• Not really, in Russia these sorts of arrangements just mean the spammer keeps on spamming while influencing government spam policy. It's how it's done over there.

    • Someone who has successfully operated a spam business will understand spam a lot better than someone who has not

      Exactly, it's the "poacher turned gamekeeper" argument, and such gamekeepers tend to be harsher than average, just like ex-smokers are usually the most anti-smoking.

  • ... make money.

    As much as some people like to think otherwise the simple truth of spam is that spammers send spam to make money. And this guy was just taking it to another level; he was working to improve the rate at which his spam gets through. This really shouldn't surprise anyone who has one iota of sense regarding how spam works and why it actually exists.

    Hell we could actually call this "a victory for western capitalism in Russia". Alternately you could say he is just a newer iteration of Viktor Bout [].
  • by dreemernj ( 859414 ) on Tuesday May 18, 2010 @12:22PM (#32254158) Homepage Journal
    ...they managed to find someone that actually knows what he is talking about. I mean, if you want a spam expert, how can you beat a successful spammer?
  • by Animats ( 122034 ) on Tuesday May 18, 2010 @12:33PM (#32254308) Homepage

    IronPort [] used to play both sides of the street back in 2002. They sold rackmount "spam filter" boxes, and they also sold, er, "email delivery appliances". [] These included mechanisms for using hundreds of different IP addresses, to avoid triggering spam filters. IronPort was also behind "Bonded Spammer" [], a scheme where they paid ISPs to whitelist their spam. They even bought SpamCop and built Bonded Spammer into it.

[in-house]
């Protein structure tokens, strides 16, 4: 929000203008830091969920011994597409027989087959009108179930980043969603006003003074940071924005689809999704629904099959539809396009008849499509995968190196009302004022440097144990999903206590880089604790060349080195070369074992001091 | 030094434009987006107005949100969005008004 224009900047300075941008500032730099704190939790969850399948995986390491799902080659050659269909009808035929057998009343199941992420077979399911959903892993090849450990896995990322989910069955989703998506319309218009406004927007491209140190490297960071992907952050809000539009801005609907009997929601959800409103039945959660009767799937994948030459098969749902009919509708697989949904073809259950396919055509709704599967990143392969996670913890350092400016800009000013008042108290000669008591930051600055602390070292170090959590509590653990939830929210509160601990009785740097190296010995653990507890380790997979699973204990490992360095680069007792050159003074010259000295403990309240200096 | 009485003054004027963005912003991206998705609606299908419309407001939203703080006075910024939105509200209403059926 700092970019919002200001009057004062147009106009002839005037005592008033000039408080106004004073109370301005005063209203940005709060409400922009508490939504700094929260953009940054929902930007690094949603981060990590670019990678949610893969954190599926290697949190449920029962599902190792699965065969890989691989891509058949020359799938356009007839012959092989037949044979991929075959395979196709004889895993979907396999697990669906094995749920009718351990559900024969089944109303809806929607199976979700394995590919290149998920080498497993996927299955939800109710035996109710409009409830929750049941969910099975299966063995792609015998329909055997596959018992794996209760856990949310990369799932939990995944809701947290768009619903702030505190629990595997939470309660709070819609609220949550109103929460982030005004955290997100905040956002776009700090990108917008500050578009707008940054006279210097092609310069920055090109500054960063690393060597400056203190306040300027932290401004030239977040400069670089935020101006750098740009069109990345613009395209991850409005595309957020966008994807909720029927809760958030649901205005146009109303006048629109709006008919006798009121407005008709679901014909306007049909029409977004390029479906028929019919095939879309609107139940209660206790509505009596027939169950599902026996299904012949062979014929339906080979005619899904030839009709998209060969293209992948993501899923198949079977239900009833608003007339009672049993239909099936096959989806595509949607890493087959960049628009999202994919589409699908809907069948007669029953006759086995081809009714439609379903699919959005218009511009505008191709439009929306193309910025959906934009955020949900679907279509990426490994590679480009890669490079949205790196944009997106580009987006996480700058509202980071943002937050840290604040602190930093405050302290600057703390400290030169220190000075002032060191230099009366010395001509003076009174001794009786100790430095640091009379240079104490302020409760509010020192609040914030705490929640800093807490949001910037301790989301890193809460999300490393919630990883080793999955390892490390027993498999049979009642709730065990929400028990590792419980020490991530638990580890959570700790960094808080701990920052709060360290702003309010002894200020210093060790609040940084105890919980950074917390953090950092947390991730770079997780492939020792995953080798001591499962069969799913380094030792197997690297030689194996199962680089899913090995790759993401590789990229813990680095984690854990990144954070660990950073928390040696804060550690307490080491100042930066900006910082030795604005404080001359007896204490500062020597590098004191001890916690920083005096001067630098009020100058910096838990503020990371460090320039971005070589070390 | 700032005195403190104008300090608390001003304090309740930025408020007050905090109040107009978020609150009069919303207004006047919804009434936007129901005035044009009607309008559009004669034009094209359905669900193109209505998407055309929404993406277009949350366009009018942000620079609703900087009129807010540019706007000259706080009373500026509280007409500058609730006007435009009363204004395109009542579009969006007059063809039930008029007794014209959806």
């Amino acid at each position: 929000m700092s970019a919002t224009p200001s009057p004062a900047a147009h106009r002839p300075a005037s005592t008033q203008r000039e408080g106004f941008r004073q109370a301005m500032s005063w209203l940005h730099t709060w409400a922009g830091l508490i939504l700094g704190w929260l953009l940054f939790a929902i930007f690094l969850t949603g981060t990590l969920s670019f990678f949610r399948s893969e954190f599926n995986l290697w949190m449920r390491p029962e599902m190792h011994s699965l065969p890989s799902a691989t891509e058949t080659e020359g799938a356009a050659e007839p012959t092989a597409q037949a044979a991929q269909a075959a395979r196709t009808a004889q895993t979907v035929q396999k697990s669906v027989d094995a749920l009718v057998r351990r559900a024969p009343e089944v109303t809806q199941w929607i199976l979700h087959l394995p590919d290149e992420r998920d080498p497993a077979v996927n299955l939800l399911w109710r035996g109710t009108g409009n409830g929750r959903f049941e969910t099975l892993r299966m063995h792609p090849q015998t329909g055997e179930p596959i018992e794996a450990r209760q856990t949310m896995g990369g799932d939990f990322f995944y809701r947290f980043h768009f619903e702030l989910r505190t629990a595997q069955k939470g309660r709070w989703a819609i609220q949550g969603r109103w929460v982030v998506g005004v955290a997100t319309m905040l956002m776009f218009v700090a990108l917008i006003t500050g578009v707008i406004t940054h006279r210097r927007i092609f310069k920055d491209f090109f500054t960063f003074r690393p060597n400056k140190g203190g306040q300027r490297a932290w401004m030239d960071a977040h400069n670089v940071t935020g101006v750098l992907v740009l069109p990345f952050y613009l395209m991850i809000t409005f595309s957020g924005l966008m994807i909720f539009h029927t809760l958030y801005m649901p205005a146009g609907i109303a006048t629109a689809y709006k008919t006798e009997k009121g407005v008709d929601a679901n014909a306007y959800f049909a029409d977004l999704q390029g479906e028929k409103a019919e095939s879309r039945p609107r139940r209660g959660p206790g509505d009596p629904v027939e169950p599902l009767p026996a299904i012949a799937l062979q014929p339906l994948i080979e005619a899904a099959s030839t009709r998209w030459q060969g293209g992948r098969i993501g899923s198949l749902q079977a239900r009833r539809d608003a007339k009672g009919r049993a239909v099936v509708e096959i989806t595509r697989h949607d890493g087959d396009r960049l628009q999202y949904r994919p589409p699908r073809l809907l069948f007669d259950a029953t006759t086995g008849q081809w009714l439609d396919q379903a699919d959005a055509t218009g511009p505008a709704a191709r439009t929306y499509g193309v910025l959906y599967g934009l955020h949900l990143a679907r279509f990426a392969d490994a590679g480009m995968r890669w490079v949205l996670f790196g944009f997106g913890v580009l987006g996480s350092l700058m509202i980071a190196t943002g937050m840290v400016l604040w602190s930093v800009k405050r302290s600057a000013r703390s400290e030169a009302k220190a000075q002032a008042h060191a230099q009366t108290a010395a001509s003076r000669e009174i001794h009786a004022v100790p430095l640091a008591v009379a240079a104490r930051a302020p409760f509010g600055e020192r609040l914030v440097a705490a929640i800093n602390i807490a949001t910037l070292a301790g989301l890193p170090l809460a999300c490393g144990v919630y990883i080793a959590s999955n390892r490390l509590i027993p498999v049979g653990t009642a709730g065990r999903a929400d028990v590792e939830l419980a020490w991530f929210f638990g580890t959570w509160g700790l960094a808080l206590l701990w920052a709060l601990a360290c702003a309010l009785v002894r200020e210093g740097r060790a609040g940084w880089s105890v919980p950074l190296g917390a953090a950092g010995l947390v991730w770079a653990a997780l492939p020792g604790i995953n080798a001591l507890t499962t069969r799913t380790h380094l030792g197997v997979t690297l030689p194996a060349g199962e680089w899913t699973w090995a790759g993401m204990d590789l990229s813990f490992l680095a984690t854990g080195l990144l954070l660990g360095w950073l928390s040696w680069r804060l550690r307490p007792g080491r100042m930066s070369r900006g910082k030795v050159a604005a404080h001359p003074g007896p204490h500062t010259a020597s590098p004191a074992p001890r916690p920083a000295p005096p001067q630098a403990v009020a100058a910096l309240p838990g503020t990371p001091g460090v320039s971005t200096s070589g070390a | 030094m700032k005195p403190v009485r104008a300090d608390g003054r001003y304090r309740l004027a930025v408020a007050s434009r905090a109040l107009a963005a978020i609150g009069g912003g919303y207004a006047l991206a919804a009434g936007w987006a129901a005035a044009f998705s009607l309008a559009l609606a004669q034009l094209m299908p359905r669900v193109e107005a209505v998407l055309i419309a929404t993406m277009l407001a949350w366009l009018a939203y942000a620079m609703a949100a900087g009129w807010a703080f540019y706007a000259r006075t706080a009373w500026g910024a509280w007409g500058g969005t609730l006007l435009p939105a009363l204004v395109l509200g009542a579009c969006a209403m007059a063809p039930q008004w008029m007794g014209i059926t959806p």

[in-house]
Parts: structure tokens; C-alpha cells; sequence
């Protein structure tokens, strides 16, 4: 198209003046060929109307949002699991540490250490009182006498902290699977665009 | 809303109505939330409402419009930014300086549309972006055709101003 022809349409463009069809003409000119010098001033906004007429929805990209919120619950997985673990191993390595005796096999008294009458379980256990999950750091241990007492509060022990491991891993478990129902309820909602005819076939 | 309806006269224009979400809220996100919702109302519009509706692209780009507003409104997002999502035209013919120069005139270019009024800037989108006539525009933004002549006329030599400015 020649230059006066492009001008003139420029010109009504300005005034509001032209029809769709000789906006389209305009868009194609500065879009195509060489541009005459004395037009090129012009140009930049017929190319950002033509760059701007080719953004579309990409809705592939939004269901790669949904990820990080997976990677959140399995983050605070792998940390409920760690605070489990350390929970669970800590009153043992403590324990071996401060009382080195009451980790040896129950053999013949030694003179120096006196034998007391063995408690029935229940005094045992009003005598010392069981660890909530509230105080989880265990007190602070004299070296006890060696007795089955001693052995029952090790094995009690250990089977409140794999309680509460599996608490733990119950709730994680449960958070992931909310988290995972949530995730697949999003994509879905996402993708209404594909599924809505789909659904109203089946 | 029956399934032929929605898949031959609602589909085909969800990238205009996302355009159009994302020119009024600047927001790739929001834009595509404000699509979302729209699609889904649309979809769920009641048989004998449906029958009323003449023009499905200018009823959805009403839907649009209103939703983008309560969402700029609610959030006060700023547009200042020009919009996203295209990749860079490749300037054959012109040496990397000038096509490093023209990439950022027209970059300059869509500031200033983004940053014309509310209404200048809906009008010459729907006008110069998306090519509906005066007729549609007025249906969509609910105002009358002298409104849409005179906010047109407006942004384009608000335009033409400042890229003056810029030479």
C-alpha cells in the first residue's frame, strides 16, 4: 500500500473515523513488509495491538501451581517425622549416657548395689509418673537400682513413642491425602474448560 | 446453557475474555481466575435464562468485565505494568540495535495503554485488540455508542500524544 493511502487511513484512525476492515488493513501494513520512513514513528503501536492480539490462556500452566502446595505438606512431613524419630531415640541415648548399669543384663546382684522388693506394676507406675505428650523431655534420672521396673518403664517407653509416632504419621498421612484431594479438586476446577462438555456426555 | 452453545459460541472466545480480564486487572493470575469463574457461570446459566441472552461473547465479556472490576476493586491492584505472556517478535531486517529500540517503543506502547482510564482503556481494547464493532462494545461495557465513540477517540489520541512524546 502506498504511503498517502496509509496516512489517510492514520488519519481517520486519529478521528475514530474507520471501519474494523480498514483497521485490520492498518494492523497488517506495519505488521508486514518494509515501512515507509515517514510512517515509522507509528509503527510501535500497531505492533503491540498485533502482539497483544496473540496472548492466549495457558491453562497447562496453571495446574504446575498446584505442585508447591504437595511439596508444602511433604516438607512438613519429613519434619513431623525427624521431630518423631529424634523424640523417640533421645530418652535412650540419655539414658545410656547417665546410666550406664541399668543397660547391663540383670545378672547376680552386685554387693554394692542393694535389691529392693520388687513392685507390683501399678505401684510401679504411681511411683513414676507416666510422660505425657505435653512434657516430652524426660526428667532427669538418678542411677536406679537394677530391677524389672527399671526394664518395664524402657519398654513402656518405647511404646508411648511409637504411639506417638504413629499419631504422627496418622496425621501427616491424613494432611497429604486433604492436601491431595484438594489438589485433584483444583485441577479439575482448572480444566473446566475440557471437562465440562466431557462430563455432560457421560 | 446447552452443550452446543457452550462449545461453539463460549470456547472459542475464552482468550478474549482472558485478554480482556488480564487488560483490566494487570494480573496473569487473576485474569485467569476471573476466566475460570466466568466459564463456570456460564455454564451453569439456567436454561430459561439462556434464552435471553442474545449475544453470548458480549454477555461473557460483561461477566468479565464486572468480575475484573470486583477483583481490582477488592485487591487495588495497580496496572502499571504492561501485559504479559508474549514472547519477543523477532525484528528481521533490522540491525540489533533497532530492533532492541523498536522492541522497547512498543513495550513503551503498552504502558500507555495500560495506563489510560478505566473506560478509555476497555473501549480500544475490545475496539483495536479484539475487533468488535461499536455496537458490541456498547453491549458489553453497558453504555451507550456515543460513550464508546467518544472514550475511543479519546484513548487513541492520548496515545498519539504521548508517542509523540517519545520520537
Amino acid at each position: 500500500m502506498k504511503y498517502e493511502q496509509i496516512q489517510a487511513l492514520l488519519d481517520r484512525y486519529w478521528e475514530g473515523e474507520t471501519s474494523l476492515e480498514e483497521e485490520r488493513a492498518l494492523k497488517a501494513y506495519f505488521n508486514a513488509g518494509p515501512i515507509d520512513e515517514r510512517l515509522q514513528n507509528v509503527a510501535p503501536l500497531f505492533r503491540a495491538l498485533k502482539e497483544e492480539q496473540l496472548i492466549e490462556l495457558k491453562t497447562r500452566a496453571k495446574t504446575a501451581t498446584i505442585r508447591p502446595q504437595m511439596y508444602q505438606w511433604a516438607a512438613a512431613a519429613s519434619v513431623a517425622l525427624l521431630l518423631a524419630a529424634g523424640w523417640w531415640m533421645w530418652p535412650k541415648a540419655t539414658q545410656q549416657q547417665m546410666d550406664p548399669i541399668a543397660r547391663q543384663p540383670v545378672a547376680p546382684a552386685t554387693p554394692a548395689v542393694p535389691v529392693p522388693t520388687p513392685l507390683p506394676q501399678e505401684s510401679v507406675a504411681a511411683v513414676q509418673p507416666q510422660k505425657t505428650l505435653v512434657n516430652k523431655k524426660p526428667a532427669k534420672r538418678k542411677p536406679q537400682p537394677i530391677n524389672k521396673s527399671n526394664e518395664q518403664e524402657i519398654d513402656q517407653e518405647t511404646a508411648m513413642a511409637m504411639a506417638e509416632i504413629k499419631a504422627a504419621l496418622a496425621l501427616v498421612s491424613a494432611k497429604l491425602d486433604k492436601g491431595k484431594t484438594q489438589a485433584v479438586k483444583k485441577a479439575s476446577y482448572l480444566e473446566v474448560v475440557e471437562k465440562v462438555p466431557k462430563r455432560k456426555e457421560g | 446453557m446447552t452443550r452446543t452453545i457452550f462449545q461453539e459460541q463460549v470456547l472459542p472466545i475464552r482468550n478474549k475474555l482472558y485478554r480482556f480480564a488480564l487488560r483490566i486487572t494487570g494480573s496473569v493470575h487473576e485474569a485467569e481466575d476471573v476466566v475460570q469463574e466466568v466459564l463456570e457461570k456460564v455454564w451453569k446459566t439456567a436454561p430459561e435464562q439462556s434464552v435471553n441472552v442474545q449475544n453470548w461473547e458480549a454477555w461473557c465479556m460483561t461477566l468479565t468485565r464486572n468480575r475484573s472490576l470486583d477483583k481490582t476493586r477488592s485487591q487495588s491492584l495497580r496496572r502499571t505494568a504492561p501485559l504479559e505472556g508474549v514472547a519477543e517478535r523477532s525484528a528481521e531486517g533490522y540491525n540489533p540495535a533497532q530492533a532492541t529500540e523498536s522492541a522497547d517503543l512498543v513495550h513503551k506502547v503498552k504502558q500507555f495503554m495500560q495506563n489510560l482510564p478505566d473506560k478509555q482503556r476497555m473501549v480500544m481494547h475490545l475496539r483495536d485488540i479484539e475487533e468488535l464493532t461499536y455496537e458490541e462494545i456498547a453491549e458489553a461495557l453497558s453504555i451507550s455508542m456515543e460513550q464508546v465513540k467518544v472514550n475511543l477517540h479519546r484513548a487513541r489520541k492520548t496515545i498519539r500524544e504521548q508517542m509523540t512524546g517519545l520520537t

Cisco finally bought IronPort, and they got out of the spamming business. Bonded Spammer lives on as ReturnPath []. If you have anything to do with mail processing, it's worth understanding how to identify ReturnPath email (the IP address is tagged in DNS) so it can be moved to the "bulk" folder. If you use SpamAssassin, it comes with a big negative value for ReturnPath emails to get them through filters. Change that to +2 or so; if somebody paid to use ReturnPath, they're a bulk sender.

    • I'm sorry, but I don't see how the ReturnPath program is for spammers. I've gone through the process for real companies (i.e. not spammers) sending newsletters and transactional email. The complaint rates you have to maintain to keep their service are extremely low. I don't see how a spammer could maintain those complaint rates and keep using their service.

      Just because somebody is a bulk sender doesn't mean it's spam. I really doubt you'd consider this website a source of spam, but it would be considered a

      • by Animats ( 122034 )

        If a "newsletter" needs help to get through a spam filter, it's spam. If you want to distribute updates to real "subscribers", use an RSS feed. The user then has total control over their subscription. But most "newsletter" spammers don't want that.

        • I'm sorry, but you're completely off tune with reality. The majority of the people in this world aren't computer savvy and would struggle with RSS feeds. They signed up for updates from the companies, because they wanted them in email. Something even the most computer inept people can use now. One company I work with just sent out an email to their investors, guess what it's a newsletter.

          If you were to go create something that got mild success in it's first month say you got 20k users and you're sending em

  • John Levine is an owner/direcot of Whitehat. Whitehat is a spam company. Levine is head of the ISOC Internet Research Task Force (IRTF) Anti Spam Research Group (ASRG) [] []

    Other owner/directors of Whitehat include Rodney Joffe and Paul Vixie (or MAPS fame) [] [] []

    Vixie's ISC (root server F oper

"Conversion, fastidious Goddess, loves blood better than brick, and feasts most subtly on the human will." -- Virginia Woolf, "Mrs. Dalloway"